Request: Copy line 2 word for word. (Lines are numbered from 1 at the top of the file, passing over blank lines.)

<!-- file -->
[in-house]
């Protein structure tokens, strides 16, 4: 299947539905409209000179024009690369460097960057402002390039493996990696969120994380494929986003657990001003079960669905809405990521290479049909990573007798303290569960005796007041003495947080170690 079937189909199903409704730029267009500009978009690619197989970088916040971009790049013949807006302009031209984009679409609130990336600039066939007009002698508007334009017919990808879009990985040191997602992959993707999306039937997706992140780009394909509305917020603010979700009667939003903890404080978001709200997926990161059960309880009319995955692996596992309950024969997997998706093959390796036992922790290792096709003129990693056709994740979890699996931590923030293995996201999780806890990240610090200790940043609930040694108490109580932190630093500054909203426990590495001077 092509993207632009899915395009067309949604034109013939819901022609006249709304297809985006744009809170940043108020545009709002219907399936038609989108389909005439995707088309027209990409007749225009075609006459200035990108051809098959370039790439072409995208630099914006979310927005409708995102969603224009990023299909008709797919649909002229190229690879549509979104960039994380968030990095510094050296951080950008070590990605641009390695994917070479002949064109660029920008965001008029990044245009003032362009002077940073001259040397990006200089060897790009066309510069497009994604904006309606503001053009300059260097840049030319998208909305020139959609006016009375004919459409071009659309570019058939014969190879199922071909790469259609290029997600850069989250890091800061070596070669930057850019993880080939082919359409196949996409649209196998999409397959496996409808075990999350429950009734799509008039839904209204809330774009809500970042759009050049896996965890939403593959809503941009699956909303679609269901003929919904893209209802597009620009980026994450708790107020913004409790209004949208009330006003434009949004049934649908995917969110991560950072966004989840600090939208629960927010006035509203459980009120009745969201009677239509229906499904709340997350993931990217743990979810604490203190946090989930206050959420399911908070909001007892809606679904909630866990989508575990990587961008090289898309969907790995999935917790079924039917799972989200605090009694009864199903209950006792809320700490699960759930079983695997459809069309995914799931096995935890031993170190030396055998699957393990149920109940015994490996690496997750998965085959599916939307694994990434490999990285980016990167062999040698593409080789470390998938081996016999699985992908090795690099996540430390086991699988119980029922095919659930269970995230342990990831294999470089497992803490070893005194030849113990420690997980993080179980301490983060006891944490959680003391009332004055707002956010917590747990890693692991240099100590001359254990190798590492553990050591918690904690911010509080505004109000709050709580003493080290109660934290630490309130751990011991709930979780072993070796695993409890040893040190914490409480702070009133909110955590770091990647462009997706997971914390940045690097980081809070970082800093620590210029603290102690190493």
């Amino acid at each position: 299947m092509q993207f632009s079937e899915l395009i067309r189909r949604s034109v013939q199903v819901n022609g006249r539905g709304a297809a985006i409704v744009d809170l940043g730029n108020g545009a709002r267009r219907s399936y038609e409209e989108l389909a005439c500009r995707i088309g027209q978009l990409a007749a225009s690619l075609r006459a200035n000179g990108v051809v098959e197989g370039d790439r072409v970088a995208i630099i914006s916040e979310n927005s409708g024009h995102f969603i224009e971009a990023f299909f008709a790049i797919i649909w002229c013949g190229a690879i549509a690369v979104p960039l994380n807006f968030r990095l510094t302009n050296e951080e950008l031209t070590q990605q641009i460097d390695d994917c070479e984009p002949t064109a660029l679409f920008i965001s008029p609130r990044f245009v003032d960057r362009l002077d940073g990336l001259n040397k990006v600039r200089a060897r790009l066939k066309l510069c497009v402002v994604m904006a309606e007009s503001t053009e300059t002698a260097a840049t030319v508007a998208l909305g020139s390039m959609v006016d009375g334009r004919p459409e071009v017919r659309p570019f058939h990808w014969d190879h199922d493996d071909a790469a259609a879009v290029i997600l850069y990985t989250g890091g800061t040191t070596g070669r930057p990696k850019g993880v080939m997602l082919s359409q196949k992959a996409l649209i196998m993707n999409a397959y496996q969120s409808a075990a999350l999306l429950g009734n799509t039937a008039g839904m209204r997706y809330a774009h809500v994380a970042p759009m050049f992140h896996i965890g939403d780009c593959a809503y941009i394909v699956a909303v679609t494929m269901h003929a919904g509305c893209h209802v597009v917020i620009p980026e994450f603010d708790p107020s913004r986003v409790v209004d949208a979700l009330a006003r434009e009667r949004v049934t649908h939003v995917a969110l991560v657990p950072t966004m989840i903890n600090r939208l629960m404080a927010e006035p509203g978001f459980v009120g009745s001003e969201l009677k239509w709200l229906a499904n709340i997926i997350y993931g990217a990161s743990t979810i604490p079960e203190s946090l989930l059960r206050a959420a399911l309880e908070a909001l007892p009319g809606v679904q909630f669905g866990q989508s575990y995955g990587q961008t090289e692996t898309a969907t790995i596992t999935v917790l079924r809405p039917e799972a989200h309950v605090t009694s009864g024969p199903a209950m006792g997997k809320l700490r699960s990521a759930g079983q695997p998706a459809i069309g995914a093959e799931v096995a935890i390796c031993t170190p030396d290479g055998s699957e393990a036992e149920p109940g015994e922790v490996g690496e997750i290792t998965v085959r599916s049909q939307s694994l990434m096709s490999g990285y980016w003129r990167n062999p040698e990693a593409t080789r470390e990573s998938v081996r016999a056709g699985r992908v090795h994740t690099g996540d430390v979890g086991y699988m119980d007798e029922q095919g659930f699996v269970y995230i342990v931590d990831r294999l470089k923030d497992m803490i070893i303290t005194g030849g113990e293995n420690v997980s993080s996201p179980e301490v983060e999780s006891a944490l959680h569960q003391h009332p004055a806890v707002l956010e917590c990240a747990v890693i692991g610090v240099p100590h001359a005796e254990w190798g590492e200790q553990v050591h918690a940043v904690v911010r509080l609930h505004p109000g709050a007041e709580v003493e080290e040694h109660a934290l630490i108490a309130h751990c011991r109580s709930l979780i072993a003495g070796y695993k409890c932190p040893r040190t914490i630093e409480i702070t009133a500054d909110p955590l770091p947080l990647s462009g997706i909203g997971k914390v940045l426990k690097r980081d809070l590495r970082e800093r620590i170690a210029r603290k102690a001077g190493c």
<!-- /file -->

């Protein structure tokens, strides 16, 4: 299947539905409209000179024009690369460097960057402002390039493996990696969120994380494929986003657990001003079960669905809405990521290479049909990573007798303290569960005796007041003495947080170690 079937189909199903409704730029267009500009978009690619197989970088916040971009790049013949807006302009031209984009679409609130990336600039066939007009002698508007334009017919990808879009990985040191997602992959993707999306039937997706992140780009394909509305917020603010979700009667939003903890404080978001709200997926990161059960309880009319995955692996596992309950024969997997998706093959390796036992922790290792096709003129990693056709994740979890699996931590923030293995996201999780806890990240610090200790940043609930040694108490109580932190630093500054909203426990590495001077 092509993207632009899915395009067309949604034109013939819901022609006249709304297809985006744009809170940043108020545009709002219907399936038609989108389909005439995707088309027209990409007749225009075609006459200035990108051809098959370039790439072409995208630099914006979310927005409708995102969603224009990023299909008709797919649909002229190229690879549509979104960039994380968030990095510094050296951080950008070590990605641009390695994917070479002949064109660029920008965001008029990044245009003032362009002077940073001259040397990006200089060897790009066309510069497009994604904006309606503001053009300059260097840049030319998208909305020139959609006016009375004919459409071009659309570019058939014969190879199922071909790469259609290029997600850069989250890091800061070596070669930057850019993880080939082919359409196949996409649209196998999409397959496996409808075990999350429950009734799509008039839904209204809330774009809500970042759009050049896996965890939403593959809503941009699956909303679609269901003929919904893209209802597009620009980026994450708790107020913004409790209004949208009330006003434009949004049934649908995917969110991560950072966004989840600090939208629960927010006035509203459980009120009745969201009677239509229906499904709340997350993931990217743990979810604490203190946090989930206050959420399911908070909001007892809606679904909630866990989508575990990587961008090289898309969907790995999935917790079924039917799972989200605090009694009864199903209950006792809320700490699960759930079983695997459809069309995914799931096995935890031993170190030396055998699957393990149920109940015994490996690496997750998965085959599916939307694994990434490999990285980016990167062999040698593409080789470390998938081996016999699985992908090795690099996540430390086991699988119980029922095919659930269970995230342990990831294999470089497992803490070893005194030849113990420690997980993080179980301490983060006891944490959680003391009332004055707002956010917590747990890693692991240099100590001359254990190798590492553990050591918690904690911010509080505004109000709050709580003493080290109660934290630490309130751990011991709930979780072993070796695993409890040893040190914490409480702070009133909110955590770091990647462009997706997971914390940045690097980081809070970082800093620590210029603290102690190493």